>           let armLength     = div (ls - g) 2
>               (before,rest) = splitAt armLength s
>               (gap,after)   = splitAt g rest
>           in  before ++ after 
>   in  if    g < ls && odd g == odd ls 
>       then  palindrome (removeGap g s)
>       else  error "gappedPalindrome: incorrect gap length"
If the gap is shorter than the length of the input string, and both the gap and input string have even or odd length, I remove the gap from the middle of the string, and check that the remaining string is a palindrome. I remove the gap by taking half of the elements of the input string, minus half of the gap elements, then dropping the gap, and then taking the rest of the string.

To find palindromes with errors or gaps, I adapt my software for finding palindromes.

It is quite easy to adapt the quadratic-time algorithm for finding palindromes to also find approximate palindromes, and palindromes with gaps. In this blog post I show how to adapt the quadratic-time algorithm that finds palindromes in DNA. Adapting the quadratic-time algorithms for finding exact or text palindromes is done in exactly the same way. To find approximate palindromes in DNA, I pass an extra argument k, representing the maximum number of errors allowed, to the function qMaximalPalindromesDNA, which I now call approximatePalindromesDNA. The only function I have to adapt is the function lengthPalindromeAroundDNA:

> lengthApproximatePalindromeAroundDNA 
>   input lastPos k start end  
>   |  start < 0 || end > lastPos                =  end-start-1
>   |  B.index input start =:= B.index input end =  
>        lengthApproximatePalindromeAroundDNA 
>          input 
>          lastPos 
>          k 
>          (start-1) 
>          (end+1) 
>   |  k > 0                                     =  
>        lengthApproximatePalindromeAroundDNA 
>          input 
>          lastPos 
>          (k-1) 
>          (start-1) 
>          (end+1) 
>   |  otherwise                                 =  end-start-1

The time complexity of approximatePalindromesDNA is related to the sum of the lengths of the approximate palindromes found in the input. As I described in the blog post on finding palindromes in DNA, this is not a problem for perfect palindromes in DNA. In the case of approximate palindromes, the number of allowed errors has a big influence on the time complexity. If I increase the number of allowed errors by one, the length of all palindromes increases with at least two, since a single error represents two symbols, and since after the error there might be matching symbols. For example, if I allow for 500 errors to find a palindrome consisting of almost $3$ million symbols, each approximate palindrome in the input has at least length $1000$, except for the palindromes at the start and the end of the string. The average approximate palindrome is quite a bit longer, since the chance for an accidental match is one in four. Since each palindrome has length on average more than $1250$, applying the function approximatePalindromesDNA to a DNA string of length $25$ million requires more than $30$ billion steps only to compute the lengths of the approximate palindromes. This number is very challenging for my laptop, and until now I haven't been able to convince my machine to calculate these values for me, despite letting it run for several nights.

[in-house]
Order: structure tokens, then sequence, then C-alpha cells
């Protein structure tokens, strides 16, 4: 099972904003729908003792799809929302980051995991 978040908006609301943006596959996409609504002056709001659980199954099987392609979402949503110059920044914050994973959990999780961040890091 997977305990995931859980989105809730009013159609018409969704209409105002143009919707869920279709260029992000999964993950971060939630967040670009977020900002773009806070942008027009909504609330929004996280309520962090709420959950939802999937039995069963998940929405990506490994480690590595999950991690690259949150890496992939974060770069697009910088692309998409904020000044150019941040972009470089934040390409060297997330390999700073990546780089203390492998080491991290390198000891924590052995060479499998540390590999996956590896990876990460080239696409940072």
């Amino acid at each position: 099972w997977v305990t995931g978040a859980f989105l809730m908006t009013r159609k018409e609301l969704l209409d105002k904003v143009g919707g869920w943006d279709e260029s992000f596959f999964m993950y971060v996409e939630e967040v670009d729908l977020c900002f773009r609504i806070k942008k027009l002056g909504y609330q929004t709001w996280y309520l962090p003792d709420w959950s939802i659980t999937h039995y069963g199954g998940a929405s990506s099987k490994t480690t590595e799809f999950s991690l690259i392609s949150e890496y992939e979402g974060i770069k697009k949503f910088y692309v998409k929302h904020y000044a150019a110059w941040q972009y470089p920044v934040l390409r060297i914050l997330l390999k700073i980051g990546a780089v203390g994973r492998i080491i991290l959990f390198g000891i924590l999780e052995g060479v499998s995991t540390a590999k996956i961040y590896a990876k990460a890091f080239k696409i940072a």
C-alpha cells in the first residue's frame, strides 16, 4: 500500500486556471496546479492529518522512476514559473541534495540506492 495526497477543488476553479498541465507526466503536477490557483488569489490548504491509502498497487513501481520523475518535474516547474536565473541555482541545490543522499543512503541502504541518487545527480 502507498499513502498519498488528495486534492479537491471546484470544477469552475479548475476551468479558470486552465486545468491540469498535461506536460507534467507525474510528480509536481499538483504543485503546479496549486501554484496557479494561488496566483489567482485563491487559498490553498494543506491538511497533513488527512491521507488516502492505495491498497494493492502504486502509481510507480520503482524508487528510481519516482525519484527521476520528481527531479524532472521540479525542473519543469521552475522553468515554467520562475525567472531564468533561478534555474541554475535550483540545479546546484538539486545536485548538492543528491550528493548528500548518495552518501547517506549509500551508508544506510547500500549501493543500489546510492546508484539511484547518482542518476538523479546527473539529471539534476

To find palindromes with gaps in DNA, I use an extra argument g, which represents the length of the gap in the middle of the palindrome which I can ignore. A gap may be odd or even, and in the former case I get a palindrome around a center on a symbol in a DNA string, instead of in between two symbols. So where an exact palindromes in a DNA string has its center in between two symbols, a gapped palindrome may have a center in between two symbols or on a symbol, depending on whether or not the gap is even. The function qMaximalPalindromesDNA, which is now called gappedMaximalPalindromes, is the only function I have to adapt. For each center, I have to subtract half of the gap of the center for the start position, and add half of the gap to the end position. When doing so, I have to check that these positions do not point before the beginning of the string or after the end of the string. If they do, I have to replace half of the gap by the appropriate smaller number.